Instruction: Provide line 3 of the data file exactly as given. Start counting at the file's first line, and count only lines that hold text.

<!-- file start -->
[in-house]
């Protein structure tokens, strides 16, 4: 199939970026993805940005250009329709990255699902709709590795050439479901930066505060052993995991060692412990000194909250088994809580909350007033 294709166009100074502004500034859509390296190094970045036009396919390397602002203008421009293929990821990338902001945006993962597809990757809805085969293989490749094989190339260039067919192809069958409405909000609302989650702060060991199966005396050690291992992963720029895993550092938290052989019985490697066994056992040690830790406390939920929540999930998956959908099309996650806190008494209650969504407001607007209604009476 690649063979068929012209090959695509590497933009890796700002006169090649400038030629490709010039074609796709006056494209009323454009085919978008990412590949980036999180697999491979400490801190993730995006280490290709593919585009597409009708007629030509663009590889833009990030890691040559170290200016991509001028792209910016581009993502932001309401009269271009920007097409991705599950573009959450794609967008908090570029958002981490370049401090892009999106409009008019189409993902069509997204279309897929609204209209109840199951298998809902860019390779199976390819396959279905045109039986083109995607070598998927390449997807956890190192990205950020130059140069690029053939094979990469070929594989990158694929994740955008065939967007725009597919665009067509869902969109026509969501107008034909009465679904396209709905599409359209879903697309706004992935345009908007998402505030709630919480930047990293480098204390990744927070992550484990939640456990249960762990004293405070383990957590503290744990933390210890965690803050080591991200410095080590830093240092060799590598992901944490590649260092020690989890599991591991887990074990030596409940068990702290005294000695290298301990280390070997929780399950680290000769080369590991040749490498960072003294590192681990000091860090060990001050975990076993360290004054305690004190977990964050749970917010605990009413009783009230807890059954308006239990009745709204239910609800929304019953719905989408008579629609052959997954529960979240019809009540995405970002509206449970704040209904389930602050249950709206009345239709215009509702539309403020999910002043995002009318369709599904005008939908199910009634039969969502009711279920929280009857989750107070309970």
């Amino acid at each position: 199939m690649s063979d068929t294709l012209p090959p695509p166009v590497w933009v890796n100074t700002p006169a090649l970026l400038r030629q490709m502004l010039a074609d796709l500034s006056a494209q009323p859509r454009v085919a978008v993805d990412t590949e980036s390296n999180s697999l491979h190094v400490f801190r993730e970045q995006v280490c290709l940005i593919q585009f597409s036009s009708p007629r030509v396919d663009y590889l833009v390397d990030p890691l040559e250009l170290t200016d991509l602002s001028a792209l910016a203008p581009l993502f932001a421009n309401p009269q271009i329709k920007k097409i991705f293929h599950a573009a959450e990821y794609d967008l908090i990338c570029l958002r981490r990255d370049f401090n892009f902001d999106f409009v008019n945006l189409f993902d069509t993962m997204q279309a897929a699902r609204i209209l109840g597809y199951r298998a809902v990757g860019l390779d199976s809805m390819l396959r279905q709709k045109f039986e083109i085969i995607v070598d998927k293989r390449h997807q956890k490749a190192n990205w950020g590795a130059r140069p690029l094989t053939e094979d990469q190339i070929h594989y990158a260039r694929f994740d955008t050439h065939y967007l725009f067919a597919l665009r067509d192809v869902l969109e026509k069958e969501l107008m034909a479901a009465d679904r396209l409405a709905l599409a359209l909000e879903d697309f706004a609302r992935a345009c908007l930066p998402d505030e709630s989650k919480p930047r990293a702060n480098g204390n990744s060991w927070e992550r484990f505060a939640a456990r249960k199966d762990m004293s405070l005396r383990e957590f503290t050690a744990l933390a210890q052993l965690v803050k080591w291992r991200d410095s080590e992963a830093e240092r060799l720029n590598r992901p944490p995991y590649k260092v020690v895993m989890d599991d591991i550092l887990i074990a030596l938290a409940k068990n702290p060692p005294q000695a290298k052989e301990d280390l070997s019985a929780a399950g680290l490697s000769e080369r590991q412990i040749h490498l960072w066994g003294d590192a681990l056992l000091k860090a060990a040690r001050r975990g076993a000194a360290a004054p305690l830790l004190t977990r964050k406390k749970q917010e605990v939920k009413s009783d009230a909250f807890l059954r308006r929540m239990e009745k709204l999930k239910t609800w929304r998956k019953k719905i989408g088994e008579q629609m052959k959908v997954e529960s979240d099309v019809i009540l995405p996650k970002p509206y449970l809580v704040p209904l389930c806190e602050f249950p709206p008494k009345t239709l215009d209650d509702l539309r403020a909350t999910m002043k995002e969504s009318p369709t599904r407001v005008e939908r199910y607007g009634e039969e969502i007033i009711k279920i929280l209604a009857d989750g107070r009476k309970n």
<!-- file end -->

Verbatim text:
């Amino acid at each position: 199939m690649s063979d068929t294709l012209p090959p695509p166009v590497w933009v890796n100074t700002p006169a090649l970026l400038r030629q490709m502004l010039a074609d796709l500034s006056a494209q009323p859509r454009v085919a978008v993805d990412t590949e980036s390296n999180s697999l491979h190094v400490f801190r993730e970045q995006v280490c290709l940005i593919q585009f597409s036009s009708p007629r030509v396919d663009y590889l833009v390397d990030p890691l040559e250009l170290t200016d991509l602002s001028a792209l910016a203008p581009l993502f932001a421009n309401p009269q271009i329709k920007k097409i991705f293929h599950a573009a959450e990821y794609d967008l908090i990338c570029l958002r981490r990255d370049f401090n892009f902001d999106f409009v008019n945006l189409f993902d069509t993962m997204q279309a897929a699902r609204i209209l109840g597809y199951r298998a809902v990757g860019l390779d199976s809805m390819l396959r279905q709709k045109f039986e083109i085969i995607v070598d998927k293989r390449h997807q956890k490749a190192n990205w950020g590795a130059r140069p690029l094989t053939e094979d990469q190339i070929h594989y990158a260039r694929f994740d955008t050439h065939y967007l725009f067919a597919l665009r067509d192809v869902l969109e026509k069958e969501l107008m034909a479901a009465d679904r396209l409405a709905l599409a359209l909000e879903d697309f706004a609302r992935a345009c908007l930066p998402d505030e709630s989650k919480p930047r990293a702060n480098g204390n990744s060991w927070e992550r484990f505060a939640a456990r249960k199966d762990m004293s405070l005396r383990e957590f503290t050690a744990l933390a210890q052993l965690v803050k080591w291992r991200d410095s080590e992963a830093e240092r060799l720029n590598r992901p944490p995991y590649k260092v020690v895993m989890d599991d591991i550092l887990i074990a030596l938290a409940k068990n702290p060692p005294q000695a290298k052989e301990d280390l070997s019985a929780a399950g680290l490697s000769e080369r590991q412990i040749h490498l960072w066994g003294d590192a681990l056992l000091k860090a060990a040690r001050r975990g076993a000194a360290a004054p305690l830790l004190t977990r964050k406390k749970q917010e605990v939920k009413s009783d009230a909250f807890l059954r308006r929540m239990e009745k709204l999930k239910t609800w929304r998956k019953k719905i989408g088994e008579q629609m052959k959908v997954e529960s979240d099309v019809i009540l995405p996650k970002p509206y449970l809580v704040p209904l389930c806190e602050f249950p709206p008494k009345t239709l215009d209650d509702l539309r403020a909350t999910m002043k995002e969504s009318p369709t599904r407001v005008e939908r199910y607007g009634e039969e969502i007033i009711k279920i929280l209604a009857d989750g107070r009476k309970n």